Some nineteen months after sentence Edwards moved under 28 U.S.C. § 2255 to vacate his conviction and sentence and to dismiss the indictment. The sole ground for the motion was that under United States v. Mauro, 544 F.2d 588 (2 Cir. 1976), petition for cert. granted, --- U.S. ----, 98 S. Ct. 53, 54 L. Ed. 2d 71 (Oct. 3, 1977), his transfer from state to federal custody prior to his guilty plea violated Article IV(e) of the Interstate Agreement on Detainers (IAD). Judge Metzner denied the motion on the ground that, as said in United States v. Spada, 331 F.2d 995, 996 (2 Cir. 1964), cert. denied, 379 U.S. 865, 85 S. Ct. 130, 13 L. Ed. 2d 67 (1965), and in many other cases, e. g., United States v. Doyle, 348 F.2d 715, 718-19 (2 Cir.), cert. denied, 382 U.S. 843, 86 S. Ct. 89, 15 L. Ed. 2d 84 (1965), "a plea of guilty to an indictment is an admission of guilt and a waiver of all non-jurisdictional defects." This appeal followed.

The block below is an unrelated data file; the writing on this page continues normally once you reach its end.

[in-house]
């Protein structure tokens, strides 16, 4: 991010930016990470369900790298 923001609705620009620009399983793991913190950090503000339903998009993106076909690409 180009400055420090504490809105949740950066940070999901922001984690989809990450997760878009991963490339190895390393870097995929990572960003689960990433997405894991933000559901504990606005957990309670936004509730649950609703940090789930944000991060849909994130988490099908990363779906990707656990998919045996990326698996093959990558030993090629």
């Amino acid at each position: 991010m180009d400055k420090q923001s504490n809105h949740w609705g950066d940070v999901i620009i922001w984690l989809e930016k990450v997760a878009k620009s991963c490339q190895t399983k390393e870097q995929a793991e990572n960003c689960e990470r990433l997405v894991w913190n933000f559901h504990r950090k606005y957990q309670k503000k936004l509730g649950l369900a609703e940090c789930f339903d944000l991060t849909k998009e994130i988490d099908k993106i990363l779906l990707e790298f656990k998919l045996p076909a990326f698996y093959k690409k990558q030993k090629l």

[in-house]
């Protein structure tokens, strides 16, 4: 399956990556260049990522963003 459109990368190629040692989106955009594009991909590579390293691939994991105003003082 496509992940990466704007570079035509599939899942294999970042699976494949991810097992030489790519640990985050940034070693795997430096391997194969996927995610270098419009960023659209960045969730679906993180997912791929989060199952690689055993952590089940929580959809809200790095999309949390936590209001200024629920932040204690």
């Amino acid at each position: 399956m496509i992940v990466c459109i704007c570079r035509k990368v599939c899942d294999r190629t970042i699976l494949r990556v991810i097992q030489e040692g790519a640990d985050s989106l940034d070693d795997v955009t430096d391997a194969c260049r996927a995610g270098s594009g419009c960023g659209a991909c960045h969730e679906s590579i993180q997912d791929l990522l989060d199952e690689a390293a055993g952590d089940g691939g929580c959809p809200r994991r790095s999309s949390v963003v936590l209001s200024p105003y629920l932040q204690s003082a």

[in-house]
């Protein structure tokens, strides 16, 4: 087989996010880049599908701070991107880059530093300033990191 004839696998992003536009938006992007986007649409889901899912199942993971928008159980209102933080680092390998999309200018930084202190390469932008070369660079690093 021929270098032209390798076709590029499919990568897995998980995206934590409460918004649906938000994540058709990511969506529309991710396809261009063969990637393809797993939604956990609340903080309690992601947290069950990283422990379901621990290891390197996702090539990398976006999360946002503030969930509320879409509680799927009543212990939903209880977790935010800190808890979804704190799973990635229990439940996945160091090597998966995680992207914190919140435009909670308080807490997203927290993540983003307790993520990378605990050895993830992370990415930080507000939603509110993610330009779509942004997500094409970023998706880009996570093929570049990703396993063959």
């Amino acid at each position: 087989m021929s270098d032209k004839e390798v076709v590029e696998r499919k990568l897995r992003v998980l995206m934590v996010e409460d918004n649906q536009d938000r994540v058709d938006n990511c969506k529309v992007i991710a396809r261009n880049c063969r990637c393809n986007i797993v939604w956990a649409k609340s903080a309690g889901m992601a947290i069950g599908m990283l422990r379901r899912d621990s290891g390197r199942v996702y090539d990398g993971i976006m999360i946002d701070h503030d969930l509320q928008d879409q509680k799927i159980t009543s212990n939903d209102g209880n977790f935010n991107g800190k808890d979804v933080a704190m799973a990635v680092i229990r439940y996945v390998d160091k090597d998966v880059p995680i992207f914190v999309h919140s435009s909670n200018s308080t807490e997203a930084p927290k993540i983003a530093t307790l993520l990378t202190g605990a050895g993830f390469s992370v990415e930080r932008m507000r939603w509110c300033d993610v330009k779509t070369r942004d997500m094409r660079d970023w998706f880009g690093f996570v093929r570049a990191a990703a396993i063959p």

The Government asserts no less than six reasons for rejecting the appeal. These are (1) that Mauro was wrongly decided and this panel should seek correction by the court en banc;1 (2) that Mauro should not be applied retroactively, cf. United States v. Sorrell, 562 F.2d 227 (3 Cir., 1977); (3) that a violation of Article IV of IAD is not cognizable under 28 U.S.C. § 2255; (4) that, as held by Judge Metzner, Edwards' plea of guilty waived any claims with respect to a violation of IAD since such a violation does not affect the jurisdiction of the district court; (5) that Edwards' brief appearances in federal court were not sufficiently substantial to invoke Article IV of IAD, cf. United States v. Chico, 558 F.2d 1047 (2 Cir. 1977); and (6) that Edwards, who was being held for a state trial, was not "serving a term of imprisonment" within Article IV of IAD at the times when he was brought to federal court.